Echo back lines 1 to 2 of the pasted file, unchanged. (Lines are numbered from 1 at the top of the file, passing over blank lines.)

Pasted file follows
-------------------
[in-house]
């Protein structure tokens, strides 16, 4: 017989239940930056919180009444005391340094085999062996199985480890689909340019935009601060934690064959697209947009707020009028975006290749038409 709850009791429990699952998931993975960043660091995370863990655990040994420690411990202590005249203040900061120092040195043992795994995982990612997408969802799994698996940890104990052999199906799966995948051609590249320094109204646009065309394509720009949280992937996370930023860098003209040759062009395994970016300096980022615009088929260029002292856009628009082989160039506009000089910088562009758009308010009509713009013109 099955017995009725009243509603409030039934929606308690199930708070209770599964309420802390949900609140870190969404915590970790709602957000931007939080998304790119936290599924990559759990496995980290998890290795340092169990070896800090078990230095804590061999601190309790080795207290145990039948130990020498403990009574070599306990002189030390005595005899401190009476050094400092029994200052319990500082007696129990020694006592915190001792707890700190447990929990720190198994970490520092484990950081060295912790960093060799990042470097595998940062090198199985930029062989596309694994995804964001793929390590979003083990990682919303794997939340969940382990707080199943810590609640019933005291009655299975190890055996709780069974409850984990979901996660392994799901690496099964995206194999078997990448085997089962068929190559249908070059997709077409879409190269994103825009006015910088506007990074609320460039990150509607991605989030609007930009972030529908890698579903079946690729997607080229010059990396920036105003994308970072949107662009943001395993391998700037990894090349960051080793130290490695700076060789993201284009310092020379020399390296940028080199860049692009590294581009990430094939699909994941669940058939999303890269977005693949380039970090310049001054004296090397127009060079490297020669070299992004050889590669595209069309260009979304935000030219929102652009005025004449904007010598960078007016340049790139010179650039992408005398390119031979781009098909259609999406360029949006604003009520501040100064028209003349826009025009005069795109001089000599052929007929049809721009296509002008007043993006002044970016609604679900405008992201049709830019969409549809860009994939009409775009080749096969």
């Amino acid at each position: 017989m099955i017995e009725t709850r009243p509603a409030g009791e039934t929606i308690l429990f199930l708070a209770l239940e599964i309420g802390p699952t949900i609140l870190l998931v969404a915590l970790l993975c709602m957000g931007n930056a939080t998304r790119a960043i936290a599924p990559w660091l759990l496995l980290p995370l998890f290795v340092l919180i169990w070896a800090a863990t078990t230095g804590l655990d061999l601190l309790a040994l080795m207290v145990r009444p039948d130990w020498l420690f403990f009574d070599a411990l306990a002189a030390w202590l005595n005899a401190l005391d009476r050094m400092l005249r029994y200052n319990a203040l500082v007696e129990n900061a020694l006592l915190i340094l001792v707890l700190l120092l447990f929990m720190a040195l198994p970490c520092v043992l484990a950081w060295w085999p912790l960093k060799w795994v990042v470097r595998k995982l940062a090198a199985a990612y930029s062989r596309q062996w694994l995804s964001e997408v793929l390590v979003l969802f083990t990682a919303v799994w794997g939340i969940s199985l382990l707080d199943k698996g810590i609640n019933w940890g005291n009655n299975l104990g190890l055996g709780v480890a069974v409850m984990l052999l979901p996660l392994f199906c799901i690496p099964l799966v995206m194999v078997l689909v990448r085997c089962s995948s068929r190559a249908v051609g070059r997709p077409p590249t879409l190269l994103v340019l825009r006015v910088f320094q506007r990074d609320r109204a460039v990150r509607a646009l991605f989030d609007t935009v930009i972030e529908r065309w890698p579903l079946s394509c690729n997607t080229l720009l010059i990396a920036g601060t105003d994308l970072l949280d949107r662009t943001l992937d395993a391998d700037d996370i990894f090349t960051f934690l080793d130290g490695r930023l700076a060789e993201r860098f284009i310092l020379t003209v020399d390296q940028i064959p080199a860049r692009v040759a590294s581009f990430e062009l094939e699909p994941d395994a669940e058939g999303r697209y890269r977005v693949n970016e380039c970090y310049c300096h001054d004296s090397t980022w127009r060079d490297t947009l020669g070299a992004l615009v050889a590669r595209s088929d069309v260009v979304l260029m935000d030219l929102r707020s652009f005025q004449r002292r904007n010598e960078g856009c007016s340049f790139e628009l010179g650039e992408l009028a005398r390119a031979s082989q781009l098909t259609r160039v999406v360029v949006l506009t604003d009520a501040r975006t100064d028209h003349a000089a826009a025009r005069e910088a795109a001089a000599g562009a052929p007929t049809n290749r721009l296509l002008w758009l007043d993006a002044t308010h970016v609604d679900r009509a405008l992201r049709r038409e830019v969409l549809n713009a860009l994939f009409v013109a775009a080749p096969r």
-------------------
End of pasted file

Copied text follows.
[in-house]
């Protein structure tokens, strides 16, 4: 017989239940930056919180009444005391340094085999062996199985480890689909340019935009601060934690064959697209947009707020009028975006290749038409 709850009791429990699952998931993975960043660091995370863990655990040994420690411990202590005249203040900061120092040195043992795994995982990612997408969802799994698996940890104990052999199906799966995948051609590249320094109204646009065309394509720009949280992937996370930023860098003209040759062009395994970016300096980022615009088929260029002292856009628009082989160039506009000089910088562009758009308010009509713009013109 099955017995009725009243509603409030039934929606308690199930708070209770599964309420802390949900609140870190969404915590970790709602957000931007939080998304790119936290599924990559759990496995980290998890290795340092169990070896800090078990230095804590061999601190309790080795207290145990039948130990020498403990009574070599306990002189030390005595005899401190009476050094400092029994200052319990500082007696129990020694006592915190001792707890700190447990929990720190198994970490520092484990950081060295912790960093060799990042470097595998940062090198199985930029062989596309694994995804964001793929390590979003083990990682919303794997939340969940382990707080199943810590609640019933005291009655299975190890055996709780069974409850984990979901996660392994799901690496099964995206194999078997990448085997089962068929190559249908070059997709077409879409190269994103825009006015910088506007990074609320460039990150509607991605989030609007930009972030529908890698579903079946690729997607080229010059990396920036105003994308970072949107662009943001395993391998700037990894090349960051080793130290490695700076060789993201284009310092020379020399390296940028080199860049692009590294581009990430094939699909994941669940058939999303890269977005693949380039970090310049001054004296090397127009060079490297020669070299992004050889590669595209069309260009979304935000030219929102652009005025004449904007010598960078007016340049790139010179650039992408005398390119031979781009098909259609999406360029949006604003009520501040100064028209003349826009025009005069795109001089000599052929007929049809721009296509002008007043993006002044970016609604679900405008992201049709830019969409549809860009994939009409775009080749096969």